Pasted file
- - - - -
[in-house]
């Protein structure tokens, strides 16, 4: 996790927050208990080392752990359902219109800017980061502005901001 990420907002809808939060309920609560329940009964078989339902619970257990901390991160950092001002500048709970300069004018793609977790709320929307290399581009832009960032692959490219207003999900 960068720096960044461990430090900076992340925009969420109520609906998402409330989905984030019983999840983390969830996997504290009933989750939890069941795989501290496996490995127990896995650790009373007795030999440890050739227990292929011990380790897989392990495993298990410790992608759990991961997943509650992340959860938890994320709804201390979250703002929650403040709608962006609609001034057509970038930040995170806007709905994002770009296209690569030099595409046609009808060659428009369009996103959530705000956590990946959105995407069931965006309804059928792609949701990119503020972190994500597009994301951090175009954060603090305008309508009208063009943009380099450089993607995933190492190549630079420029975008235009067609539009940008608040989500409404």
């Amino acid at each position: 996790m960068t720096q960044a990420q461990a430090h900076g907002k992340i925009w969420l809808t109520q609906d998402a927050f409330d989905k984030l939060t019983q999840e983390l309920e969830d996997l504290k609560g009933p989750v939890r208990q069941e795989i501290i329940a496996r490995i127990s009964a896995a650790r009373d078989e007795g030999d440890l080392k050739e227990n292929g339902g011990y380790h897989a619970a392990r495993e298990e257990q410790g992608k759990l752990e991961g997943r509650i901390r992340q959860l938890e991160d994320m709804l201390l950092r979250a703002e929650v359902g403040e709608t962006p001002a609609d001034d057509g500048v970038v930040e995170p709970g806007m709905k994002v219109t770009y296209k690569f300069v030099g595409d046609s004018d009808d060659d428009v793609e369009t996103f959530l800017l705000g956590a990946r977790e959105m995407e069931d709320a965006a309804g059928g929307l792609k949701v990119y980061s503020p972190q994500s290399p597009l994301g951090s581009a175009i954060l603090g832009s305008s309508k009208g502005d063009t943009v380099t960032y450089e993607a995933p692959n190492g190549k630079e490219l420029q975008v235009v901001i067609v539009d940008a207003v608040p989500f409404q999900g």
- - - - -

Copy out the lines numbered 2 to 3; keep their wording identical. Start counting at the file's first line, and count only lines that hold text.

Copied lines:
């Protein structure tokens, strides 16, 4: 996790927050208990080392752990359902219109800017980061502005901001 990420907002809808939060309920609560329940009964078989339902619970257990901390991160950092001002500048709970300069004018793609977790709320929307290399581009832009960032692959490219207003999900 960068720096960044461990430090900076992340925009969420109520609906998402409330989905984030019983999840983390969830996997504290009933989750939890069941795989501290496996490995127990896995650790009373007795030999440890050739227990292929011990380790897989392990495993298990410790992608759990991961997943509650992340959860938890994320709804201390979250703002929650403040709608962006609609001034057509970038930040995170806007709905994002770009296209690569030099595409046609009808060659428009369009996103959530705000956590990946959105995407069931965006309804059928792609949701990119503020972190994500597009994301951090175009954060603090305008309508009208063009943009380099450089993607995933190492190549630079420029975008235009067609539009940008608040989500409404």
């Amino acid at each position: 996790m960068t720096q960044a990420q461990a430090h900076g907002k992340i925009w969420l809808t109520q609906d998402a927050f409330d989905k984030l939060t019983q999840e983390l309920e969830d996997l504290k609560g009933p989750v939890r208990q069941e795989i501290i329940a496996r490995i127990s009964a896995a650790r009373d078989e007795g030999d440890l080392k050739e227990n292929g339902g011990y380790h897989a619970a392990r495993e298990e257990q410790g992608k759990l752990e991961g997943r509650i901390r992340q959860l938890e991160d994320m709804l201390l950092r979250a703002e929650v359902g403040e709608t962006p001002a609609d001034d057509g500048v970038v930040e995170p709970g806007m709905k994002v219109t770009y296209k690569f300069v030099g595409d046609s004018d009808d060659d428009v793609e369009t996103f959530l800017l705000g956590a990946r977790e959105m995407e069931d709320a965006a309804g059928g929307l792609k949701v990119y980061s503020p972190q994500s290399p597009l994301g951090s581009a175009i954060l603090g832009s305008s309508k009208g502005d063009t943009v380099t960032y450089e993607a995933p692959n190492g190549k630079e490219l420029q975008v235009v901001i067609v539009d940008a207003v608040p989500f409404q999900g």